And when GPS finally arrived, we knew just where we were ALL the time. Wonderful... but if something went wrong and the GPS shut down for a while (and it did in the early days, both for local and governmental reasons) I became antsy in a really short time.

How our expectations have evolved! But I still carry the gear necessary to do celestial, and know from experience that I can eventually find our location. I'd be rusty at first, but I know that in the long run, all will be well. And I know that NOT knowing our accurate location for a few hours is not the end of the world... even for a few days.

Oh... of course I carry paper charts. Most are "out of date" by years, but for this usage that matters not. Islands and continents are still pretty much where they were when Cook did his surveys, and for disaster recovery, that's good enough!

Jim
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Old 02-10-2016, 19:54   #216
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Re: Nobody really needs to know how to navigate anymore, do they?

I think you'll find sunset today is at 18h22 for the Azores. You need to go back a month to get a sunset after 8pm. I did find another website that puts the sunset one hour later - great to have concensus. Regardless, as you are further south it shall set even earlier.
Did you mean transit? How can the sun transit at 21h45?


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No way.. its not dark till 2015 this time of year.. normal transat time its around 2145
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Old 02-10-2016, 20:18   #217
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Re: Nobody really needs to know how to navigate anymore, do they?

I'm not against having sextants and paper chart on board as a mitigation plan. However, I DO think that your chances of needing to use them are almost non-existent.

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Originally Posted by Bulawayo View Post
Zboss, what happens when the military turn off the GPS as happened during the first Gulf War?
Simply not going to happen. GPS is available right now in war zones all around the world. How do all those "war correspondents" find their way to the Starbucks in Allepo? Also, most devices work one at least two GPS systems (US and Russia). Any jamming is unlikely to be more than regional and certainly not in the middle of the ocean. Electronic Charts and compasses still work in that instance. In fact, most modern autopilots will work just off magnetic course heading using its very non-GPS chip.


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Originally Posted by Bulawayo View Post
What happens when/if you suffer total 12v system collapse?
Also not likely and certainly recoverable - even in the case where you have partial flooding or fire that took the battery bank.

Most/Many cruisers have four independent methods of charging batteries - solar, wind, alternator, and generator. Even in the worse case scenario, all four power systems fail, you can still run a tiny handheld GPS off AA batteries for months (or like we have) a portable solar panel kept for just such occasions.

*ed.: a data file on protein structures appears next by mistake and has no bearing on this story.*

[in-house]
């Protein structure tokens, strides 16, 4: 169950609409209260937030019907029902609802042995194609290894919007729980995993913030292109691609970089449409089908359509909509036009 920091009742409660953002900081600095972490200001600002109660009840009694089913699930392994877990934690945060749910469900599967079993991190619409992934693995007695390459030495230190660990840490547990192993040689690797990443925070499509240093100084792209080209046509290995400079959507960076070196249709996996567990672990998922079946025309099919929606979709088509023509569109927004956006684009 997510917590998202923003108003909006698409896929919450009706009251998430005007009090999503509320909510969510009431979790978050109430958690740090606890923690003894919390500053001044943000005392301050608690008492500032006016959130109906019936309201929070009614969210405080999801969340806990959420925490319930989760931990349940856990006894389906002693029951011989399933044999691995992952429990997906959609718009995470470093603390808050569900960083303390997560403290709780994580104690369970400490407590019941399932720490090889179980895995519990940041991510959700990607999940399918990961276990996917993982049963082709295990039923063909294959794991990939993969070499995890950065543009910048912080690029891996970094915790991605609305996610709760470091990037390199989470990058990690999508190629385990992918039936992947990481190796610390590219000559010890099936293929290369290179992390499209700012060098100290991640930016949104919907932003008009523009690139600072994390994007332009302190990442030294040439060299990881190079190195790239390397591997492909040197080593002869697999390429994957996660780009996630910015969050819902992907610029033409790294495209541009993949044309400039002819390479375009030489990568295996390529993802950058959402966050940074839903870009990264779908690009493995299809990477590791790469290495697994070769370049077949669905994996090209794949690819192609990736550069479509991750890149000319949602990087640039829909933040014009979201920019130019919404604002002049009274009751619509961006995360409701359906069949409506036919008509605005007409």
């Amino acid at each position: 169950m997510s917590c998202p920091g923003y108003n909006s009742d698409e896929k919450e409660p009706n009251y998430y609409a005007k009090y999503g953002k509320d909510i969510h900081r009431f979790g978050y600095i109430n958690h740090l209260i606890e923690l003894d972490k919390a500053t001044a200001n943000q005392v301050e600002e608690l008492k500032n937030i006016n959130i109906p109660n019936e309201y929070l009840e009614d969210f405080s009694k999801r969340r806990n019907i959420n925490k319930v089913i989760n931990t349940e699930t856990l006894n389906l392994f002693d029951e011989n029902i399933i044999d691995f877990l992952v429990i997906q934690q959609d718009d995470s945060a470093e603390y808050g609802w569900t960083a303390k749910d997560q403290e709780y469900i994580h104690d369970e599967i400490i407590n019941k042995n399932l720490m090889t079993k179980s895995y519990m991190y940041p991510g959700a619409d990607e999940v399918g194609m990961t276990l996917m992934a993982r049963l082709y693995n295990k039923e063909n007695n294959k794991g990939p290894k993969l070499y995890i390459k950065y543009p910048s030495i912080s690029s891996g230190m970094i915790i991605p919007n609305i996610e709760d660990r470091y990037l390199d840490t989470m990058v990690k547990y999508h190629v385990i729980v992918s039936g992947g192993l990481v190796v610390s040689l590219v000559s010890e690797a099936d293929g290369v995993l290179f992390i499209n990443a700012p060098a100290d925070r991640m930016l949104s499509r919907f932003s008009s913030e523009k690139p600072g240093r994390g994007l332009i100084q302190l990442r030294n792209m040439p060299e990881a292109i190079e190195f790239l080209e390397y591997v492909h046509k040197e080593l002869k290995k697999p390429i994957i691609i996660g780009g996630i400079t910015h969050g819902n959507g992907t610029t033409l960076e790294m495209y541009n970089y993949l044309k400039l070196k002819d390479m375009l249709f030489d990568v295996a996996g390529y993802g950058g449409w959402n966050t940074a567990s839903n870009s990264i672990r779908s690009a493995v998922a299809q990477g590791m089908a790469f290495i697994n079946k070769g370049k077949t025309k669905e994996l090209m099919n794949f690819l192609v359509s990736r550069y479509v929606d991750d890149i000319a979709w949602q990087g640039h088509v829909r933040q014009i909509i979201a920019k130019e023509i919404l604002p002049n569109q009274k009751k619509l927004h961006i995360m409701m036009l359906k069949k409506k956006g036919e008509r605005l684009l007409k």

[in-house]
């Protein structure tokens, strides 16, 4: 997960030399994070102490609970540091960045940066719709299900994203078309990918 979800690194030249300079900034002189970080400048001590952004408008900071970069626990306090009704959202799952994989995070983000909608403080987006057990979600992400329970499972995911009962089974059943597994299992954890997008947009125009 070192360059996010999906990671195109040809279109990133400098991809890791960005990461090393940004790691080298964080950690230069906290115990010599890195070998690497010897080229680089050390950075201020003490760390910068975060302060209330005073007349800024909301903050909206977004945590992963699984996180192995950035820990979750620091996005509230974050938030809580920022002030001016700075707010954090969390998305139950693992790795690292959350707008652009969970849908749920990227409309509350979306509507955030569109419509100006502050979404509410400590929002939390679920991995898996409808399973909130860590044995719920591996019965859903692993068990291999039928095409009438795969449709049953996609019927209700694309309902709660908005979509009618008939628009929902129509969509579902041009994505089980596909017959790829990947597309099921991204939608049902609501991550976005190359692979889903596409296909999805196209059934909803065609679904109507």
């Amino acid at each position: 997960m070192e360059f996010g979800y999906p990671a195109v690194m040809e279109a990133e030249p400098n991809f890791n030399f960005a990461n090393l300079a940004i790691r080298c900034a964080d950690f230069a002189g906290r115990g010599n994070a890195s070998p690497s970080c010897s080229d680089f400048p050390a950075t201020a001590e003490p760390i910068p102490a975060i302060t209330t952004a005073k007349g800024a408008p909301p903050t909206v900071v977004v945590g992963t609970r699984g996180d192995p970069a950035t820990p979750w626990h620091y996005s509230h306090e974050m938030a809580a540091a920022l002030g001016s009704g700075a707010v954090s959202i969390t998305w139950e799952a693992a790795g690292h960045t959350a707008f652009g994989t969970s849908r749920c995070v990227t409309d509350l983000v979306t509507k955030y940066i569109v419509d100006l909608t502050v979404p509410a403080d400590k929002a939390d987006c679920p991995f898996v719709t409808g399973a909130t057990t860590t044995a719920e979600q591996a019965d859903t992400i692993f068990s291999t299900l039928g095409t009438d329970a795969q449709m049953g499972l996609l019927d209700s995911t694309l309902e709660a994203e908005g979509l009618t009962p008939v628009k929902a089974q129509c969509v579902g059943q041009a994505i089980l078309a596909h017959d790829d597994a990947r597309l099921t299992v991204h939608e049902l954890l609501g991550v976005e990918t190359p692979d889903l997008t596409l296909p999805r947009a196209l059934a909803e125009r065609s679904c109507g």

Heck, you could even string together eight or nine AA batteries to power your chartplotter for a minute - enough to get a fix.

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Originally Posted by Bulawayo View Post
If you are struck by lightning mid-ocean?
We were struck by lightning. Doesn't seem to matter WHERE you get struck from lightning it should have the same effect. Took out just one chartplotter. We have over a dozen different electronic methods of plotting position, including five devices that all have the same charts as our chartplotter.

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Originally Posted by Bulawayo View Post
Sextants dont 'just' break any more than your arm 'just' breaks. Nor do they simply 'fall' overboard.
And that means it won't happen? I just read a story about someone who's sextant mirror broke - he dropped it. I don't think its any more likely that you would lose over a dozen GPS devices at once than it is that you trip and drop the sextant overboard.

Anyhow, I was making a kind of joke.

We have these discussions once every few months and as far as I can recall no one has come back to say "I was stuck in the middle of the ocean when we were struck by lightning and lost all electronic plotting mechanisms" where such a situation took place in the last five years. Its always "I heard a story once" and that was back in 1992 when you would be lucky to have a single GPS onboard, let alone more than a dozen. Its simply not a likely scenario because there are GPS's in everything now - even wrist watches.

I think with the ubiquity of GPS devices being so common these days that it very unlikely that all your devices will be destroyed at once, especially when you take simple counter measures (no more complicated measures than securing your sextant box).

I grant and concede to you that if you have just a single device onboard capable of getting your location, course, speed, and so forth from a GPS fix and you are crossing an ocean and have not taken measures to store backup nav equipment in a way to keep it safe from electric storms... you are stupid and deserve to fall off the edge of the planet. I'll also concede that you need to power some of these devices.